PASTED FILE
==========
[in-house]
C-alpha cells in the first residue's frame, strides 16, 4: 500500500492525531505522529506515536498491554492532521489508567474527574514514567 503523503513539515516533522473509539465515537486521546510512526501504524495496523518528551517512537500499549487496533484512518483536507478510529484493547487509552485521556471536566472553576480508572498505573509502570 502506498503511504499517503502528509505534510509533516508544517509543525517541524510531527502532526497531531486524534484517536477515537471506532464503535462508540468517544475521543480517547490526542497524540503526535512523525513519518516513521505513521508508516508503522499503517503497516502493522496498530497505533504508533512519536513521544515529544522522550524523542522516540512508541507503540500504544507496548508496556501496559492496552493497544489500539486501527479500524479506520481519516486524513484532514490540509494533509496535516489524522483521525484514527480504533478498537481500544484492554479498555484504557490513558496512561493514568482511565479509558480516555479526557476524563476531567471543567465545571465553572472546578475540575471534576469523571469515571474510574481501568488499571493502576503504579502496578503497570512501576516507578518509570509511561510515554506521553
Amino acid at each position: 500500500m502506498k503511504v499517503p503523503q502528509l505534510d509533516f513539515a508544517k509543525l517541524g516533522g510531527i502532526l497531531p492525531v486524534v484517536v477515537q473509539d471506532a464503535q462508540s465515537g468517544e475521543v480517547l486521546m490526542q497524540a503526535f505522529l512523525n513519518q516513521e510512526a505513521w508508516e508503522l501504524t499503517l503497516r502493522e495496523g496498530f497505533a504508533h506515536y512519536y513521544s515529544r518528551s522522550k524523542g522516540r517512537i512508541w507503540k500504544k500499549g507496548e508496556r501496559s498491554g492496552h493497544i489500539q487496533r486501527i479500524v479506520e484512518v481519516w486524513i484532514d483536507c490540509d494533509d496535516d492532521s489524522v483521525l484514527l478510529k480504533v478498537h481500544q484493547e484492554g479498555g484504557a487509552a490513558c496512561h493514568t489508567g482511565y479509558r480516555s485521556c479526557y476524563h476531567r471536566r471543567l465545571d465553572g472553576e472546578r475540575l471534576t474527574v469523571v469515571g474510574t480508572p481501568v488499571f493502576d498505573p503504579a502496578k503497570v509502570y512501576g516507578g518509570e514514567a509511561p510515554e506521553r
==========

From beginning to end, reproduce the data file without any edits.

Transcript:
[in-house]
C-alpha cells in the first residue's frame, strides 16, 4: 500500500492525531505522529506515536498491554492532521489508567474527574514514567 503523503513539515516533522473509539465515537486521546510512526501504524495496523518528551517512537500499549487496533484512518483536507478510529484493547487509552485521556471536566472553576480508572498505573509502570 502506498503511504499517503502528509505534510509533516508544517509543525517541524510531527502532526497531531486524534484517536477515537471506532464503535462508540468517544475521543480517547490526542497524540503526535512523525513519518516513521505513521508508516508503522499503517503497516502493522496498530497505533504508533512519536513521544515529544522522550524523542522516540512508541507503540500504544507496548508496556501496559492496552493497544489500539486501527479500524479506520481519516486524513484532514490540509494533509496535516489524522483521525484514527480504533478498537481500544484492554479498555484504557490513558496512561493514568482511565479509558480516555479526557476524563476531567471543567465545571465553572472546578475540575471534576469523571469515571474510574481501568488499571493502576503504579502496578503497570512501576516507578518509570509511561510515554506521553
Amino acid at each position: 500500500m502506498k503511504v499517503p503523503q502528509l505534510d509533516f513539515a508544517k509543525l517541524g516533522g510531527i502532526l497531531p492525531v486524534v484517536v477515537q473509539d471506532a464503535q462508540s465515537g468517544e475521543v480517547l486521546m490526542q497524540a503526535f505522529l512523525n513519518q516513521e510512526a505513521w508508516e508503522l501504524t499503517l503497516r502493522e495496523g496498530f497505533a504508533h506515536y512519536y513521544s515529544r518528551s522522550k524523542g522516540r517512537i512508541w507503540k500504544k500499549g507496548e508496556r501496559s498491554g492496552h493497544i489500539q487496533r486501527i479500524v479506520e484512518v481519516w486524513i484532514d483536507c490540509d494533509d496535516d492532521s489524522v483521525l484514527l478510529k480504533v478498537h481500544q484493547e484492554g479498555g484504557a487509552a490513558c496512561h493514568t489508567g482511565y479509558r480516555s485521556c479526557y476524563h476531567r471536566r471543567l465545571d465553572g472553576e472546578r475540575l471534576t474527574v469523571v469515571g474510574t480508572p481501568v488499571f493502576d498505573p503504579a502496578k503497570v509502570y512501576g516507578g518509570e514514567a509511561p510515554e506521553r